(6) The total should include administration charges and any interest from income related to the regulated activities.

(7) Items such as general business expenses (e.g. employees' salaries and overheads) should not be deducted, nor any penalties or fines that have been levied against the firm.

(8) Rebates to clients should be excluded and also fees or commission passed to other authorised firms.

(9) Authorised professional firms should exclude income from non-mainstream regulated activities. They may estimate the proportion of their business that is derived from those activities and split the income from individual invoices accordingly.

Apportioning income

Where a firm cannot separate its income on the basis of activities, it may apportion the income on the basis of the proportionate split of business that the firm otherwise undertakes. For instance:

(1) If a firm receives annual income from a platform-based business it may report this in line with a wider breakdown of its activities.

(2) A firm providing corporate finance advice which does not maintain records of the split between regulated activities and non-regulated activities for individual cases may calculate that regulated business accounts for a certain proportion of its business overall and apply that as a multiplier across its income.

(3) A firm may allocate ongoing commission from previous business on the basis of the type of firm it receives the commission from. This avoids tracking back legacy business which may no longer match the provider's current business model.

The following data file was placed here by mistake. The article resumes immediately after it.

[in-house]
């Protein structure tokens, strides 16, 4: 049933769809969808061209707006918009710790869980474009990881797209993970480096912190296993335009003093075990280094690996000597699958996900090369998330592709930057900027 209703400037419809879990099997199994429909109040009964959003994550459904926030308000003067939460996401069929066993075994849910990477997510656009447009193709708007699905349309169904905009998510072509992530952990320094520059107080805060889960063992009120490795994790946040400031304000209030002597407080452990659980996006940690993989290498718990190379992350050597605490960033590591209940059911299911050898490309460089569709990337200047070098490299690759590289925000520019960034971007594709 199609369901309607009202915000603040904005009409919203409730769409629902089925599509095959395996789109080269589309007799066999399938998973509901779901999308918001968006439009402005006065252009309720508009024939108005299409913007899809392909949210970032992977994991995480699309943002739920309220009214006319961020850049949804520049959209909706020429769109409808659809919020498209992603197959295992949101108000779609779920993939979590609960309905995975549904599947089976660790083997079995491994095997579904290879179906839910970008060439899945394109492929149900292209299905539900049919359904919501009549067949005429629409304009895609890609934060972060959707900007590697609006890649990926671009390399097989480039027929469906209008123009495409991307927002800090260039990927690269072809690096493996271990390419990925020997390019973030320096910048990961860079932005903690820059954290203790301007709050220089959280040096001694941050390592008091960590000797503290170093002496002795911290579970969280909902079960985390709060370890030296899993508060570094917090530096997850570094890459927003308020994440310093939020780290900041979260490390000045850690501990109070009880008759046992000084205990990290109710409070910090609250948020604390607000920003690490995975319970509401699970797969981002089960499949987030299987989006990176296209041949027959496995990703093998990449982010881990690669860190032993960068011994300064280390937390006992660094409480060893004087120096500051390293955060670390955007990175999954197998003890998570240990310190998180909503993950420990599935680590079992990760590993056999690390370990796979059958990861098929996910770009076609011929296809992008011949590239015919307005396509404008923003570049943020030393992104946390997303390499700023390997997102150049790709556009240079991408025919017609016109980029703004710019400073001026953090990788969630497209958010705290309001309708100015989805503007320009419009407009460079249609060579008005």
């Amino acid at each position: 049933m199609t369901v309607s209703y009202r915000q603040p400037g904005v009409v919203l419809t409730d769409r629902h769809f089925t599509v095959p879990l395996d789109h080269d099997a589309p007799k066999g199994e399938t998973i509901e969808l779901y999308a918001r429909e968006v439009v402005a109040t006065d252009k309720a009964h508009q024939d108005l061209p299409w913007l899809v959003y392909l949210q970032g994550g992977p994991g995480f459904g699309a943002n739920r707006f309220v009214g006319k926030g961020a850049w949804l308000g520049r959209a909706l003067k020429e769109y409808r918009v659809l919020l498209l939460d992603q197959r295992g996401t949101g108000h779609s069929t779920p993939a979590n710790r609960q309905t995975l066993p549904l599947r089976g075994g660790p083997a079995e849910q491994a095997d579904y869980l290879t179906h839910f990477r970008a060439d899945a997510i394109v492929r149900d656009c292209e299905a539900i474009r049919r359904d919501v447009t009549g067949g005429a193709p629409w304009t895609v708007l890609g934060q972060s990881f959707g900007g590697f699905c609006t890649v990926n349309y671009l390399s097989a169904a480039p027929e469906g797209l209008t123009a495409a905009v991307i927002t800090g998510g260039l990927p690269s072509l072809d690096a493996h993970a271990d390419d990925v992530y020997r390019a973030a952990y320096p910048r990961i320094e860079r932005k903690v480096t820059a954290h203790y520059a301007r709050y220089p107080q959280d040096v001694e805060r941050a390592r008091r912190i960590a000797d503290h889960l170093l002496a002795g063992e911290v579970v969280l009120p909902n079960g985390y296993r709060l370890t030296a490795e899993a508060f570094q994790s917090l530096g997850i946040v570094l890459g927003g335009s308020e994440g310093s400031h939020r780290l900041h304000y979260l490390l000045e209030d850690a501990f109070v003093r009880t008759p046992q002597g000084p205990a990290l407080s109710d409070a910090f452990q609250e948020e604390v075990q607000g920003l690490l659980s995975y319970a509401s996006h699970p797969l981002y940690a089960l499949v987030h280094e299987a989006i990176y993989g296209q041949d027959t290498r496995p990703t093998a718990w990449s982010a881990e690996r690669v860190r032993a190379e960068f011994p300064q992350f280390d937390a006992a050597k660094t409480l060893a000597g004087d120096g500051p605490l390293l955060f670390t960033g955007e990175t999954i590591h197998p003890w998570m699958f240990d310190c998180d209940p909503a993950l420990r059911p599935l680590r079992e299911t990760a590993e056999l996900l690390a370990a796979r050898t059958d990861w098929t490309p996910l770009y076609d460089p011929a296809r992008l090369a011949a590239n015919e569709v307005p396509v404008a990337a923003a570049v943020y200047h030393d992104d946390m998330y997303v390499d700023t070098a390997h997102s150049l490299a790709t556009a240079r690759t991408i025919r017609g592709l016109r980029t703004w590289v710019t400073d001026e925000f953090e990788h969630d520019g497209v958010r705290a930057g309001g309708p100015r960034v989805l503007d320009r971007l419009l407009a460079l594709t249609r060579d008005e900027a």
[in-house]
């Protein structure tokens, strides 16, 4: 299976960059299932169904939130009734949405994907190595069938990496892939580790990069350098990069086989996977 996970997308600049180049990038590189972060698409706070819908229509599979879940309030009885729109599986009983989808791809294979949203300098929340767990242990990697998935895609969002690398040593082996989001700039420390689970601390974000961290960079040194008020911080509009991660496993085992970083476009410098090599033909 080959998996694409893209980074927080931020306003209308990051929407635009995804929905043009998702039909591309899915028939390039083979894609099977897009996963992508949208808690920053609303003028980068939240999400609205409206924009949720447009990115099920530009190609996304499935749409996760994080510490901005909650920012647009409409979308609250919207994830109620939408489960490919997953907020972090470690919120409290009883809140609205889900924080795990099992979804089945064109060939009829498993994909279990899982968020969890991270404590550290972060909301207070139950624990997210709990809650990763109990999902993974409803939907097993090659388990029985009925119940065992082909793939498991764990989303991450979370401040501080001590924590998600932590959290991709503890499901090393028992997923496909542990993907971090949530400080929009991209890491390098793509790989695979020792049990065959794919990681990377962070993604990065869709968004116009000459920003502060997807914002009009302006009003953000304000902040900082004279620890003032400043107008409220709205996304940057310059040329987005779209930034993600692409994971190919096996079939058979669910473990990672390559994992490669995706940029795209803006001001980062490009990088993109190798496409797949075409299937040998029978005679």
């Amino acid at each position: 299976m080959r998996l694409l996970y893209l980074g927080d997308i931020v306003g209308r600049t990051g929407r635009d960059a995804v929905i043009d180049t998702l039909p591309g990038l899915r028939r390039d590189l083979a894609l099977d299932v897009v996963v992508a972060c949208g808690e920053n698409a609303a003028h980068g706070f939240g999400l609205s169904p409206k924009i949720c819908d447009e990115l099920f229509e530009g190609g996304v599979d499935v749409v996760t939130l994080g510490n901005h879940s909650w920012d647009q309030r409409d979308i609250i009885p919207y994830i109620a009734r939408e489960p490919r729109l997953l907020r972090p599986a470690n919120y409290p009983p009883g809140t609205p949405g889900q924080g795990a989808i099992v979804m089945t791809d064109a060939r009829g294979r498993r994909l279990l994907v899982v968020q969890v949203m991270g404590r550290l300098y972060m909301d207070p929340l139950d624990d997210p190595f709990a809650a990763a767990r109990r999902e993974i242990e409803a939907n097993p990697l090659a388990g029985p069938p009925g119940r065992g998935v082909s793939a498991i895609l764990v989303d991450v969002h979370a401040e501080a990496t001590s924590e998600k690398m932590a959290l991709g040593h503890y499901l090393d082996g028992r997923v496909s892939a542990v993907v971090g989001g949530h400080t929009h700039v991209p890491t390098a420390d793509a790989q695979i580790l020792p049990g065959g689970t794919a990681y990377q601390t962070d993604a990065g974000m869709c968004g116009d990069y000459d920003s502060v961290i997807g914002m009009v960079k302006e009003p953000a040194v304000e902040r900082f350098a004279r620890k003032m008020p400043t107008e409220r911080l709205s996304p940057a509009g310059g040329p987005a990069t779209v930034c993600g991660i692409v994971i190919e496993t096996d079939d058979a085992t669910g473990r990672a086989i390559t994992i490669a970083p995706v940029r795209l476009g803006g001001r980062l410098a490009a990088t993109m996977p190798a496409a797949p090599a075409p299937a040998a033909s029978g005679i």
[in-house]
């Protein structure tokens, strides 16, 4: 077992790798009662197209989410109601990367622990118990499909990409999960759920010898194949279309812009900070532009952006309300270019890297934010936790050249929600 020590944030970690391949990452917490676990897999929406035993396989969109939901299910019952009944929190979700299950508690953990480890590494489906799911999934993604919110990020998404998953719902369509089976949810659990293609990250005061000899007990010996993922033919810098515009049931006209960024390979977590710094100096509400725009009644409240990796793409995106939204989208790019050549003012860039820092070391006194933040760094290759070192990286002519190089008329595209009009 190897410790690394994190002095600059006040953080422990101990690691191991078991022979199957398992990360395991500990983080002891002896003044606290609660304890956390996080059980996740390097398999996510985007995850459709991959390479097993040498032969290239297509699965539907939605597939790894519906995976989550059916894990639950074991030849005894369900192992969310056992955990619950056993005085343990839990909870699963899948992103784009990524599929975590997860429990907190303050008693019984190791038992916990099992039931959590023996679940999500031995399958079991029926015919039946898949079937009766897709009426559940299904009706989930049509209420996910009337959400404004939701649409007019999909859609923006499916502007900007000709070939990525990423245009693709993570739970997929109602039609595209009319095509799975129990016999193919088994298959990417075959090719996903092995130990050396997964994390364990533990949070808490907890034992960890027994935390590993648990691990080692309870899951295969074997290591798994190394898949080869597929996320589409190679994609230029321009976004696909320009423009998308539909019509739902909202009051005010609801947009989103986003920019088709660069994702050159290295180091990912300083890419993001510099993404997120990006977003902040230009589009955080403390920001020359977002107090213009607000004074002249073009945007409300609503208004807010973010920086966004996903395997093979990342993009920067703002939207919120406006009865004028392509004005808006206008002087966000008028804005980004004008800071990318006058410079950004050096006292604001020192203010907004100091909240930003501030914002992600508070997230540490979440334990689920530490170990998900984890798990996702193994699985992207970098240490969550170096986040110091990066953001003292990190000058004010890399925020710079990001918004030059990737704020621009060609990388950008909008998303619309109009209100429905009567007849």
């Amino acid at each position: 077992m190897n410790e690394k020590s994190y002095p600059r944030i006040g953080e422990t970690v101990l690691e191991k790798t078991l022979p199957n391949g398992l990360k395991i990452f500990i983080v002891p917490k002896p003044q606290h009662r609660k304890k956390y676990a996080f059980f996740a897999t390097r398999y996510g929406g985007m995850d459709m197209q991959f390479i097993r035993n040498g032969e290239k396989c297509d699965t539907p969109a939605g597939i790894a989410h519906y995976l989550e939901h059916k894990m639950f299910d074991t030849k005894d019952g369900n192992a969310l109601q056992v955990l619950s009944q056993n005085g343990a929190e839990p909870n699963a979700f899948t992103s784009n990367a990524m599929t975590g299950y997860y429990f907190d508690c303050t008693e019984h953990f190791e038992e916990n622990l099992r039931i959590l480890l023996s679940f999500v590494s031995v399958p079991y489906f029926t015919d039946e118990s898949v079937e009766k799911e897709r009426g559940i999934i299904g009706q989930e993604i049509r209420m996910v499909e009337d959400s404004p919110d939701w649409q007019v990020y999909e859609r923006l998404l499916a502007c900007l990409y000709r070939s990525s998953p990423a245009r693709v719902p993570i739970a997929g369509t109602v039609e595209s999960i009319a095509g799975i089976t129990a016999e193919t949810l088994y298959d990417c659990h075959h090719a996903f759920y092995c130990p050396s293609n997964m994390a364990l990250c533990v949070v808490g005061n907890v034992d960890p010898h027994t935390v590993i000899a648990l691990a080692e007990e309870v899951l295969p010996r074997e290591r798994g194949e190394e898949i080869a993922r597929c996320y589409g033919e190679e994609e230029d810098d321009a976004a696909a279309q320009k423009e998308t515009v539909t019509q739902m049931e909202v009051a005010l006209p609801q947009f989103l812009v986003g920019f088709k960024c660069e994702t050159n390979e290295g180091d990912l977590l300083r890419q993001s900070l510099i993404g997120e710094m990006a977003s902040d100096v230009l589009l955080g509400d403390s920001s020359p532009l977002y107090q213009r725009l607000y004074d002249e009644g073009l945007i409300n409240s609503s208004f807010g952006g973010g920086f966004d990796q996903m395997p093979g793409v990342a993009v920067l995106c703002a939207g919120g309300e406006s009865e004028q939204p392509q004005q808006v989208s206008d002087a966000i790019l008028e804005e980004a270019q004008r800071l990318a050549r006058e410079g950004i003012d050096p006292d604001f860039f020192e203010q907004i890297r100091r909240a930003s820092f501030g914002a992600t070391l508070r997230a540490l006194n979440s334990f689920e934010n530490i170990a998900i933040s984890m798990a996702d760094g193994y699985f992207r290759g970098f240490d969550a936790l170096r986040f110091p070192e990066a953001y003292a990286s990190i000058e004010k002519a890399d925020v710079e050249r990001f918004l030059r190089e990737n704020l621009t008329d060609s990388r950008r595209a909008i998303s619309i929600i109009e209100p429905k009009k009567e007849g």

(4) An authorised professional firm may estimate the proportion of its business that is derived from regulated activity and split its income for individual invoices accordingly.

(5) If a firm has invested income from regulated activities, then any interest received should be reported as income, in proportion to the volume of regulated business it undertakes to avoid tracking back old payments.

(6) Firms' systems ought to be able to distinguish UK from non-UK business to establish which conduct of business regime it was conducted under. If, however, they do not relate the figures back to income streams for the specific regulated activities in a particular fee-block then the firm may make a proportionate split as described above, calculating its regulated UK income on the basis of the overall split between UK and overseas income.

(7) It is for individual firms to determine how they should calculate the appropriate split of income. The FSA is not prescriptive about the methodology. It requires only that:

(a) the approach should be proportionate - the FSA is looking for firms to make their best efforts to estimate the split;

(b) the firm must be able on request to provide a sound and clearly expressed rationale for its approach - for example, if all invoices were analysed over a particular period, the firm should be able to justify the period as representative of its business across the year;

(c) the methodology should be objective - for example, based on random sampling of invoices or random stratified sampling;

(d) the firm must on request be able to provide an audit trail which demonstrates that the choice of methodology was properly considered at an appropriate level or in the appropriate forums within the firm, and the decision periodically reviewed at the same level or in an equivalent forum.